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Eabametoong youth self-records ‘electronic, industrial’ album

Thursday June 12, 2014
Cover artwork for Voices Without Words, a self-recorded album by Pearce Wastaken.

Pearce Wastaken said the title of his self-released album, Voices Without Words, is the feeling of living in Eabametoong or any other northern community.

“It was just the way I felt about being in a reservation. You’re enclosed and very isolated,” the 22-year-old said. “The struggles and stuff you face, you have to live with it for a while.
So (on a reserve) there are people who have voices, but people can’t hear him.”

Voices Without Words, which was released earlier this year, is an instrumental album which Wastaken said is “a whole lot of ambient sounds.”

“It’s very dark but very peaceful at the same time,” he said. “I like to combine both chaotic and peaceful elements to the music I do.”

While there are guitars and orchestral type of instruments, Wastaken said most would consider his music to be “electronic” or “industrial.”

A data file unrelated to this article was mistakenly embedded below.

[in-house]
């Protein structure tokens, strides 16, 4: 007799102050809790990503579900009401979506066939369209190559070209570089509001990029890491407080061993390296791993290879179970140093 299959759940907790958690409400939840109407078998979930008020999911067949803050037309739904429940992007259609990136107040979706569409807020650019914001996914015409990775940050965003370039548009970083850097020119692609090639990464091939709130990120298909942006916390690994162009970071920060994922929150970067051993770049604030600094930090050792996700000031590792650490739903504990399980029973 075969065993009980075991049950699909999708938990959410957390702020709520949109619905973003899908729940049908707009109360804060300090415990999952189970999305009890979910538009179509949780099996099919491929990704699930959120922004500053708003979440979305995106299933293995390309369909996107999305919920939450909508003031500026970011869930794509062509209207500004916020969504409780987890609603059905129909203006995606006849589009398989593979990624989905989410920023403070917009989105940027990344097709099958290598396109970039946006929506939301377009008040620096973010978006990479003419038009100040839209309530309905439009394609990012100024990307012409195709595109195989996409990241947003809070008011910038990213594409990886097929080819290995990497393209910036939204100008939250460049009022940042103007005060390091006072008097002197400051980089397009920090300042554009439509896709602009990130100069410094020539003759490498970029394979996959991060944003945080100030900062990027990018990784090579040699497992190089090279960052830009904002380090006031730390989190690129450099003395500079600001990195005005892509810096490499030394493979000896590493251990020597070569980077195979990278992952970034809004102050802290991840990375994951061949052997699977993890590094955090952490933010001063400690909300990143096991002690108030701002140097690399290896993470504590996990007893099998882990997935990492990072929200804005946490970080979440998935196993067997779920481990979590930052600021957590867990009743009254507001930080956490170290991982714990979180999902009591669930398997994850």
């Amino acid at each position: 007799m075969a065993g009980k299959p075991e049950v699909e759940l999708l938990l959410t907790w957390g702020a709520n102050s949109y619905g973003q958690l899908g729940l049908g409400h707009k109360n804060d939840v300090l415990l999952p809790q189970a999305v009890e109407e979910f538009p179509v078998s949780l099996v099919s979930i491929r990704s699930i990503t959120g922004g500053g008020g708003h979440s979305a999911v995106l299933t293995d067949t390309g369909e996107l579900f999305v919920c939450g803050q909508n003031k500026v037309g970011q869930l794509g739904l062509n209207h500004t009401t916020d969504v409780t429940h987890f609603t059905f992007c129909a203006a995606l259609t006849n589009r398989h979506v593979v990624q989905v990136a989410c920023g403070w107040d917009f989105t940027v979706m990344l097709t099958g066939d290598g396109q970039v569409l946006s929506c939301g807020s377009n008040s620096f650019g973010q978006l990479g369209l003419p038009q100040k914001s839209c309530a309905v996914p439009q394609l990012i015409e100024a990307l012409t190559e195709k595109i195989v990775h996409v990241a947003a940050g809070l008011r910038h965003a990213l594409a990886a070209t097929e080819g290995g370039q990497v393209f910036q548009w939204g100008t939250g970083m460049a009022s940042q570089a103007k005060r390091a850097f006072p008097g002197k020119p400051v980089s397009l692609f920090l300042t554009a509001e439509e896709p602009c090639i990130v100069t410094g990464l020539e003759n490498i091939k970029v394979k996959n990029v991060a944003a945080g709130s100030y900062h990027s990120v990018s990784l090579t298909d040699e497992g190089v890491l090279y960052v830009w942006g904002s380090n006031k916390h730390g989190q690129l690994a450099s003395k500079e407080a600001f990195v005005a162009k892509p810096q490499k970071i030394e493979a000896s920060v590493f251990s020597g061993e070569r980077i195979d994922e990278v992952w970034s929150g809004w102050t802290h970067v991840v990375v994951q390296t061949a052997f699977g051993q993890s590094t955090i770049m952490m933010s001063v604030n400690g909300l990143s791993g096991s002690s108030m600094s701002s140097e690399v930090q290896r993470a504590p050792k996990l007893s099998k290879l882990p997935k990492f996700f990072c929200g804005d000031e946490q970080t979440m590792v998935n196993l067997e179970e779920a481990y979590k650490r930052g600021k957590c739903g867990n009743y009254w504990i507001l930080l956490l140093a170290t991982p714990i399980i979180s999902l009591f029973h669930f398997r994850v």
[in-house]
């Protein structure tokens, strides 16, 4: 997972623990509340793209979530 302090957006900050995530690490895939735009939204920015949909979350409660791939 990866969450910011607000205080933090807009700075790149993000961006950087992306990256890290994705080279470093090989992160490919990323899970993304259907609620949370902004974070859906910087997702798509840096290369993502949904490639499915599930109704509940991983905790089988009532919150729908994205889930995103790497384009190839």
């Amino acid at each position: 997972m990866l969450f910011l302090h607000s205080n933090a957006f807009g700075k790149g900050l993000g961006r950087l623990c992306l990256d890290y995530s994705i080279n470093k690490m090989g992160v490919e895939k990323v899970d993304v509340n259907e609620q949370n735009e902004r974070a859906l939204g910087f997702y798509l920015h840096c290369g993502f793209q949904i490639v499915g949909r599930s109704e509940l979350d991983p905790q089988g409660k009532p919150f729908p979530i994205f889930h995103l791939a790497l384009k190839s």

Going towards that sound was an evolution for Wastaken, who said he first started playing guitar when he was 14.

“My grandmother gave choice between video game set or guitar,” he said. “I already had a video game set so I chose guitar. It wasn’t the best guitar.”

Around that time, Wastaken went through a “gangster rap phase.”

“I couldn’t much feeling from it so I switched to rock,” he said.

As time progressed, Wastaken started listening to Nine Inch Nails, Black Light Burns, “more of electronic hard rock stuff.”

Wastaken said he usually made up his own melodies and riffs, as he found it difficult to learn other musicians’ songs.

Three years ago, Wastaken bought MIDI keyboard, which allows him to record onto a computer.
Using software such as Logic Pro, Wastaken was able to recreate orchestral instruments such as pianos and cellos, and employ various effects to his music. He often used drum software to create beats.

He recorded the album on his own through the computer.

Voices Without Words features nine songs.

The sound of the album “varies through each song,” he said. For instance, the first song he recorded, “Methadone Memory,” is “a very simplistic song with synths and a cello.”

On other tracks, “you’ll hear sound samples of screams or you’ll hear peaceful sounds from a synth or harp or piano.”

Since releasing the album online, Wastaken said it’s received positive feedback.

“It’s getting good feedback from Asia, surprisingly,” he said, adding that he has a friend with connections in that region.

Wastaken hopes to record another album in the near future.

Voices Without Words is available on iTunes, CD Baby, Soundcloud, Amazon. All can be accessed through his website: www.pearcewastaken.com


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